With their eyes bulging, stomachs swollen and bones visible, children in the rebel-held fishing village of Al-Khukha are facing starvation as Yemen's conflict shows no signs of ending.
Even before the outbreak of violence in 2011, malnutrition was a chronic problem in the impoverished Arabian Peninsula country.
The situation is so bad in Al-Khukha, near Hodeida on the Red Sea coast, that some doctors estimate as many as half of the village's children are at risk of dying.
"We have nothing to eat," Hayat Ahmed says over the cries of her famished son lying nearby on a makeshift rope bed.
She says men from the village used to go fishing in the waters between Yemen's Red Sea coast and the Horn of Africa.
"But they no longer go into the sea because of the war and air strikes," Ahmed adds. "We are poor and have nothing left."
Aisha Ali, the grandmother of a similarly malnourished boy, laments her family's plight.
"Although he is calm now, he never stopped crying all night. He suffers severe malnutrition and we don't have the means to save his life," she says.
The conflict between Yemen's government and Iran-backed Huthi rebels escalated last year with the intervention of a Saudi-led Arab coalition in support of the president.
Al-Khukha is part of the territory controlled by the Shiite insurgents, who overran the capital Sanaa in September 2014 and went on to seize other provinces.
The coalition that supports President Abedrabbo Mansour Hadi has been trying to push them back.
It has imposed a sea blockade on Yemen and conducts daily air strikes on areas under the rebels' control.
- Children paying 'great price' -
The violence and associated rising cost of fuel has hit fishing hard.
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"Malnutrition among the children is a chronic problem in Yemen," says Mohammed al-Assadi, the Sanaa representative of the UN children's agency, UNICEF.
He says the conflict reversed several years of improvement in the west coast provinces of Hodeida, Hajja and Taez where 31 percent of children are now suffering severe malnutrition.
Authorities say the situation is even worse in Al-Khukha, a village with a population of 5,000.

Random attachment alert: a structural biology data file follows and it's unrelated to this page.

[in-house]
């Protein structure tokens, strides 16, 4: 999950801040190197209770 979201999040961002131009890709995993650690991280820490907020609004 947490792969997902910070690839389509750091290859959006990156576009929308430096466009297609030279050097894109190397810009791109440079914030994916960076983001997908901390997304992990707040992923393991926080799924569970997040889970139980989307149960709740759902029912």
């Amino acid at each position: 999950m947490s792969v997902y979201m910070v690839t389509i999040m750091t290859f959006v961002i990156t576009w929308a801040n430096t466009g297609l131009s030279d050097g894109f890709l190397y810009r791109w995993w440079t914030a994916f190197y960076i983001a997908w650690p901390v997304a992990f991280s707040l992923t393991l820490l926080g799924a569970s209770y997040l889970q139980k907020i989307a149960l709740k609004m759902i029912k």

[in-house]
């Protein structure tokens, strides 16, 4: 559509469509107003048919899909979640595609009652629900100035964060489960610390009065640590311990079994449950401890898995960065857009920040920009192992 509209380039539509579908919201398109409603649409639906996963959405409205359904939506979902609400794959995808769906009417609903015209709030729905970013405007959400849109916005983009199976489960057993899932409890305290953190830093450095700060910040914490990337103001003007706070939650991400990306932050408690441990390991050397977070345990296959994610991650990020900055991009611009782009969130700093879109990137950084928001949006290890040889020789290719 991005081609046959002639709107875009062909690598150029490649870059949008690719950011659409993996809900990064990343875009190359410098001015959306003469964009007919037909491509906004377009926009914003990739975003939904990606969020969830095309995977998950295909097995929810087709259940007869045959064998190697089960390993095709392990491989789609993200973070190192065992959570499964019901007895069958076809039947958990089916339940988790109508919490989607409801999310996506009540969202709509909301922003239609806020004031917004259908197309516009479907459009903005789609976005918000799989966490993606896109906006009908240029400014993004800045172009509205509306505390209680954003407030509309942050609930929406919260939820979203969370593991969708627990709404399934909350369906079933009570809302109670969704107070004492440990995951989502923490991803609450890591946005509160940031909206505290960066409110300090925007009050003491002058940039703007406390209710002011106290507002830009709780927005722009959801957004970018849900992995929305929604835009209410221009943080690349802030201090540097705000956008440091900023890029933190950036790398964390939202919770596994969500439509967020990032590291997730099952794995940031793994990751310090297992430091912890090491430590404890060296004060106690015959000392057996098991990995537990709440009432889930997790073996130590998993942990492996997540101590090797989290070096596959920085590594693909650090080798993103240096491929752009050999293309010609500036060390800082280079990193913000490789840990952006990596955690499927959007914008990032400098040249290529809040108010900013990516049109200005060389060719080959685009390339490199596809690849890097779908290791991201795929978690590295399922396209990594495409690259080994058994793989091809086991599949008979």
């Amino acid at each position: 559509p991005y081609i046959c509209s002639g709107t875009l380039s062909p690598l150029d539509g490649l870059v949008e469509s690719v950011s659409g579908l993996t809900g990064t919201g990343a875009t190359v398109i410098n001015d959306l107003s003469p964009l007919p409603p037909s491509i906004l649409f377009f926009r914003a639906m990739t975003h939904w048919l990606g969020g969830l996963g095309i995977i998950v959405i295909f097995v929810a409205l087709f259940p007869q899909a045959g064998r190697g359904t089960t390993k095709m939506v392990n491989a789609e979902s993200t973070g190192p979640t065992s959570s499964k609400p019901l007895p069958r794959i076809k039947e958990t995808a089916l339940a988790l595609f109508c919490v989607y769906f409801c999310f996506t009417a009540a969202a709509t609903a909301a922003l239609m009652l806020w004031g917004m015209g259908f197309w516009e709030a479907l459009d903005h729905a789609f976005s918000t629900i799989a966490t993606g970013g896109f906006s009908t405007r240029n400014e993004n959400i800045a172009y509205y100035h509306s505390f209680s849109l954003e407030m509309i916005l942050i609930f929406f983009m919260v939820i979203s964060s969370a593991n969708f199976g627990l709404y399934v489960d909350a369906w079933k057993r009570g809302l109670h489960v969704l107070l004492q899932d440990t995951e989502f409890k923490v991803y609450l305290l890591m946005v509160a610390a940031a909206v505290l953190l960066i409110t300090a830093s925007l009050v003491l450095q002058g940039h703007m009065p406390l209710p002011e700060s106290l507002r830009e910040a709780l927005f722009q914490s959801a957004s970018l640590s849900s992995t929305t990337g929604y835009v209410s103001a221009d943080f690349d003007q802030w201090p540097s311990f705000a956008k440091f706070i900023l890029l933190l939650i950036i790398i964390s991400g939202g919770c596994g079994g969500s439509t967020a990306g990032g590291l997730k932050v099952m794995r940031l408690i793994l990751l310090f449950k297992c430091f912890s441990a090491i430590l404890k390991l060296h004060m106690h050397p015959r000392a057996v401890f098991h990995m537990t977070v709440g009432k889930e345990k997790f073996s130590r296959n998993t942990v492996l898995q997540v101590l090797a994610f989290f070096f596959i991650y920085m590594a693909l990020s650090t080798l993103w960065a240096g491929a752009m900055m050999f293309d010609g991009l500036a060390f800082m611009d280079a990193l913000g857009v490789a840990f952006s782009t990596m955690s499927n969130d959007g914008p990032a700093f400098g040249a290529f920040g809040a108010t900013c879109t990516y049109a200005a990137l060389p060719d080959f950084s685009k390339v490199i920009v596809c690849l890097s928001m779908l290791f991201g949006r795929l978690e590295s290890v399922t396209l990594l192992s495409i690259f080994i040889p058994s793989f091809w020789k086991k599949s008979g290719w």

"Around 50 percent of the village's children suffer from severe malnutrition," says Fuad al-Nahari, the director of an Al-Khukha health centre.
Abdullah Joblan, an official in the village, says several children have died of malnutrition.
"Some of the world organisations used to work with us two years ago. They have resumed through governmental organisations but not like they used to" before the conflict, he says.
According to UNICEF, "children are paying a great price of the current conflict" across the country.
Nearly three million people are in need of immediate food supplies, while 1.5 million children suffer malnutrition, including 370,000 enduring very severe malnutrition that weakens their immune system, it says.
Assadi says child malnutrition is a direct result of the shortage of supplies and drinking water, as well as the collapse of the health system.
A lack of jobs and sufficient income has also contributed to the problem.
Making matters worse, boats have been destroyed and fishermen are unable to sell their catch due to insecurity.
"Whenever we hear the noise of a jet, we run to hide, leaving all our fish and property behind," says fisherman Ahmed Omar.
"It's a miserable life," he laments.
"We used to go farther into the sea for fishing. But now we are afraid to go far because of air strikes," says another fisherman, Suliman Zokhiam, standing in front of several boats stranded ashore.
"We cannot make ends meet with what we get out of the sea these days."